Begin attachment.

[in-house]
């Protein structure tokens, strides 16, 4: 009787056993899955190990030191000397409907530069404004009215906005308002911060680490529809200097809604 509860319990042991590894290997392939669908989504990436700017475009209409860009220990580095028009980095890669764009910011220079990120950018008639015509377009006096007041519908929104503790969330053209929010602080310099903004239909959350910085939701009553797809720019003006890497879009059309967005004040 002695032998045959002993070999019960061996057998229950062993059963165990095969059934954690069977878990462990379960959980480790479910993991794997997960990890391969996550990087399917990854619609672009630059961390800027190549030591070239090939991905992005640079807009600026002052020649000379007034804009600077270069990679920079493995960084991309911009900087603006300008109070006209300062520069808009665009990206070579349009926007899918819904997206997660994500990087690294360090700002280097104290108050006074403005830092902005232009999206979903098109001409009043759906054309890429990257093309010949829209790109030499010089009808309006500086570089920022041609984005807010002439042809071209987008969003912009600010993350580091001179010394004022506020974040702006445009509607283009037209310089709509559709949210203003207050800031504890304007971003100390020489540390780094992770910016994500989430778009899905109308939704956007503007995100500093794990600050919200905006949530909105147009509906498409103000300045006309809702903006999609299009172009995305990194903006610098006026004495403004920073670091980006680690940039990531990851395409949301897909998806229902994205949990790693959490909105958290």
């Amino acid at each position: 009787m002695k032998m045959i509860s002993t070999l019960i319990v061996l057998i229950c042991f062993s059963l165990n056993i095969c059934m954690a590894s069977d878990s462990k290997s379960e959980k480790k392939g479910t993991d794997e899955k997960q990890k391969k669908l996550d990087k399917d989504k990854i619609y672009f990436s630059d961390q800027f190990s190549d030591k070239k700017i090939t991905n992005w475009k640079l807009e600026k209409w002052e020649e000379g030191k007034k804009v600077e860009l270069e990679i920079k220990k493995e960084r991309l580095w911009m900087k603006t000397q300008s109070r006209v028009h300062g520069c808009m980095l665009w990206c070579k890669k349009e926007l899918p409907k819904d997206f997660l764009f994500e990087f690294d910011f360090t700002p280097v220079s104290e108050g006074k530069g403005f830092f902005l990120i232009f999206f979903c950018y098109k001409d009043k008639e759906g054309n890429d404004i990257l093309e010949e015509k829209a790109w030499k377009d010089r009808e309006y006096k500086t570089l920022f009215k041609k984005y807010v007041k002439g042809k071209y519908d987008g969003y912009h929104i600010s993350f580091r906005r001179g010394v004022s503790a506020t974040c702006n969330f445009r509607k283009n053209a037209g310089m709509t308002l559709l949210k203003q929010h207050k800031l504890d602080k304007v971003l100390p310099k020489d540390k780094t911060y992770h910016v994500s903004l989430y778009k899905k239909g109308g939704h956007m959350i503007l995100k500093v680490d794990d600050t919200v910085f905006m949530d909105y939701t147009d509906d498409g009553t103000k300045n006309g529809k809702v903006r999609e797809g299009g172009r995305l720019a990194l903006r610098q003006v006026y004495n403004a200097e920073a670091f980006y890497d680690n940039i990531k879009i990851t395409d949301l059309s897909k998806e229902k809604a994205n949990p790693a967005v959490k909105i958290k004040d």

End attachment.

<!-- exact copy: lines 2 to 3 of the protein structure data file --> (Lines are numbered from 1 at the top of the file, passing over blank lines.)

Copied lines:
């Protein structure tokens, strides 16, 4: 009787056993899955190990030191000397409907530069404004009215906005308002911060680490529809200097809604 509860319990042991590894290997392939669908989504990436700017475009209409860009220990580095028009980095890669764009910011220079990120950018008639015509377009006096007041519908929104503790969330053209929010602080310099903004239909959350910085939701009553797809720019003006890497879009059309967005004040 002695032998045959002993070999019960061996057998229950062993059963165990095969059934954690069977878990462990379960959980480790479910993991794997997960990890391969996550990087399917990854619609672009630059961390800027190549030591070239090939991905992005640079807009600026002052020649000379007034804009600077270069990679920079493995960084991309911009900087603006300008109070006209300062520069808009665009990206070579349009926007899918819904997206997660994500990087690294360090700002280097104290108050006074403005830092902005232009999206979903098109001409009043759906054309890429990257093309010949829209790109030499010089009808309006500086570089920022041609984005807010002439042809071209987008969003912009600010993350580091001179010394004022506020974040702006445009509607283009037209310089709509559709949210203003207050800031504890304007971003100390020489540390780094992770910016994500989430778009899905109308939704956007503007995100500093794990600050919200905006949530909105147009509906498409103000300045006309809702903006999609299009172009995305990194903006610098006026004495403004920073670091980006680690940039990531990851395409949301897909998806229902994205949990790693959490909105958290």
């Amino acid at each position: 009787m002695k032998m045959i509860s002993t070999l019960i319990v061996l057998i229950c042991f062993s059963l165990n056993i095969c059934m954690a590894s069977d878990s462990k290997s379960e959980k480790k392939g479910t993991d794997e899955k997960q990890k391969k669908l996550d990087k399917d989504k990854i619609y672009f990436s630059d961390q800027f190990s190549d030591k070239k700017i090939t991905n992005w475009k640079l807009e600026k209409w002052e020649e000379g030191k007034k804009v600077e860009l270069e990679i920079k220990k493995e960084r991309l580095w911009m900087k603006t000397q300008s109070r006209v028009h300062g520069c808009m980095l665009w990206c070579k890669k349009e926007l899918p409907k819904d997206f997660l764009f994500e990087f690294d910011f360090t700002p280097v220079s104290e108050g006074k530069g403005f830092f902005l990120i232009f999206f979903c950018y098109k001409d009043k008639e759906g054309n890429d404004i990257l093309e010949e015509k829209a790109w030499k377009d010089r009808e309006y006096k500086t570089l920022f009215k041609k984005y807010v007041k002439g042809k071209y519908d987008g969003y912009h929104i600010s993350f580091r906005r001179g010394v004022s503790a506020t974040c702006n969330f445009r509607k283009n053209a037209g310089m709509t308002l559709l949210k203003q929010h207050k800031l504890d602080k304007v971003l100390p310099k020489d540390k780094t911060y992770h910016v994500s903004l989430y778009k899905k239909g109308g939704h956007m959350i503007l995100k500093v680490d794990d600050t919200v910085f905006m949530d909105y939701t147009d509906d498409g009553t103000k300045n006309g529809k809702v903006r999609e797809g299009g172009r995305l720019a990194l903006r610098q003006v006026y004495n403004a200097e920073a670091f980006y890497d680690n940039i990531k879009i990851t395409d949301l059309s897909k998806e229902k809604a994205n949990p790693a967005v959490k909105i958290k004040d």